NATURE NOTES: The secret life of the autumn dragons
The last day of September was quite a warm and still day and I was sitting quietly near a pond on Druridge Bay watching a pair of dragonflies, locked together in a '˜mating wheel'.
I watched them for over 15 minutes, flying back and forth in tandem along a sheltered glade between the bushes.
Mating like this is unique to dragonflies.
The male grasps the female by the ‘scruff of the neck’ with the claspers at the tip of his abdomen, the female, if she’s interested, will then curl the tip of her abdomen up under the male – this is known as the wheel.
In some species they can stay locked together like this for several hours. Once they are done, the female will go off and lay (or oviposit) her eggs into plants or directly in to the water depending on the species.
The dragonflies I was watching were migrant hawkers Aeshna mixta. They are an autumn speciality in our part of the world, where they can be seen on the wing from August right into October and even early November if it is an exceptionally mild autumn.
Migrant hawkers are a fairly common sight on warm autumn days in Northumberland nowadays but they are a fairly recent arrival to the county with the first one only recorded in 1994 near to the Roman Wall.
The migrant hawker is common across Europe and into North Africa and is found as far east as Japan. As the name suggests, they are migratory and although firmly established as a breeding species in the south of the UK, the number can be hugely swelled with the arrival of immigrants from the continent in late summer.
Migrant hawker is a relativity small member of the hawker family but otherwise it looks similar to many other hawkers, especially the common hawker.
The male is predominantly blue, with spots along the abdomen whilst the female is more brown with similar markings to the male that can be both blue and yellow.
Closer views show a yellow ‘golf tee’ shaped spot on the abdomen which is diagnostic of the species.
Males can often be seen flying low over still water, hovering frequently, looking for females in marginal vegetation.
They can be seen well away from water however, often flying in glades or paths between bushes, both males and females will perch up high but they also bask on lower vegetation.
Dragonflies are in the order Odonata – meaning toothed jaw in ancient Greek, these sharp mandibles are designed to quickly deal with prey which are caught on the wing.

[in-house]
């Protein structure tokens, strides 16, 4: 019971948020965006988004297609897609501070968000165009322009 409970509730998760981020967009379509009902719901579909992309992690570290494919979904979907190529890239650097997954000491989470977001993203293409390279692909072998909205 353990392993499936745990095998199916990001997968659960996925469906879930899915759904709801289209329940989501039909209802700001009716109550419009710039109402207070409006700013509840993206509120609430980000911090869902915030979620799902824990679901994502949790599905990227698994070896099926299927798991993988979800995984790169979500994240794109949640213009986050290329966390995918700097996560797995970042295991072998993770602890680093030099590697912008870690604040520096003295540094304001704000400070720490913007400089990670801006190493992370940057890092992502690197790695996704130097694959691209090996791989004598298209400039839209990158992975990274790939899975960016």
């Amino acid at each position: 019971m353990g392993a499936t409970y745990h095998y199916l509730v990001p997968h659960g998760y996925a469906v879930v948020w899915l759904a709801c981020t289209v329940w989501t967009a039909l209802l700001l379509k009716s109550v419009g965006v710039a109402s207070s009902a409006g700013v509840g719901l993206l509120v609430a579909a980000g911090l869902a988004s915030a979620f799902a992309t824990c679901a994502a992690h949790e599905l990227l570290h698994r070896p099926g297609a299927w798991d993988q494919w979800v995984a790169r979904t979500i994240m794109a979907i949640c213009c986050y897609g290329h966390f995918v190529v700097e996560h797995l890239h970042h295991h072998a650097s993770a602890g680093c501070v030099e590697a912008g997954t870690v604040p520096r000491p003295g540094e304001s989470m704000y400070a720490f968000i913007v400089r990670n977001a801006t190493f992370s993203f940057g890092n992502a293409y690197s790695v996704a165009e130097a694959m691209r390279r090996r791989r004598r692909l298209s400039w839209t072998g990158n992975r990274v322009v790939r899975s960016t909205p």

From tiny damselflies to the emperor, Britain’s largest dragonfly, they are both beautiful and an efficient killing machine.
Often brightly coloured, they are masters of flight and manoeuvrability, their strong wings and muscles mean they can travel at up to 36 kilometres an hour.
Another bit of clever design – just like an aeroplane folds up its undercarriage just after take-off, they fold up their front legs and tuck them in behind the eye – amazing creatures!
The majority of a dragonfly’s life is spent in the water as larvae or nymphs which emerge in spring from the egg laid by the female in the autumn.
In the case of our migrant hawkers, where the egg is laid away from the water, the prolarvae wriggles to the safety of the water before moulting into the nymph.
It remains as a nymph, moulting several times as it quickly grows to emerge in the summer. Some species like the golden-ringed dragonfly can remain as nymphs for several years, but the migrant hawker completes the task in a few months.
When it‘s time to emerge, the larvae crawls out of the water and attaches itself to the stem of grasses or rush.
The adult slowly breaks through the larval skin, it then rests to allow the legs to harden before easing its abdomen free and after another hour or so, the wings have hardened enough for it to take its maiden flight.
Life expectancy is short however with most adults dragonflies living for only a couple of weeks or so.
There is still time to see these amazing aerial predators on the wing this autumn.
Choose a warm and preferably still day, afternoons are best and find a sheltered but sunny spot on a path or woodland ride near some water and watch for the males patrolling their patch or perched out on the sunny side of the bushes.
I would recommend Druridge Pools or Hauxley Reserve on Druridge Bay, Howick Gardens, Newton Pool and Embleton Quarry as good places to look for them. But as ever with nature – nothing is guaranteed!
* IAIN ROBSON is the author of the Druridge Diary. Twitter: @ipin_by_the_sea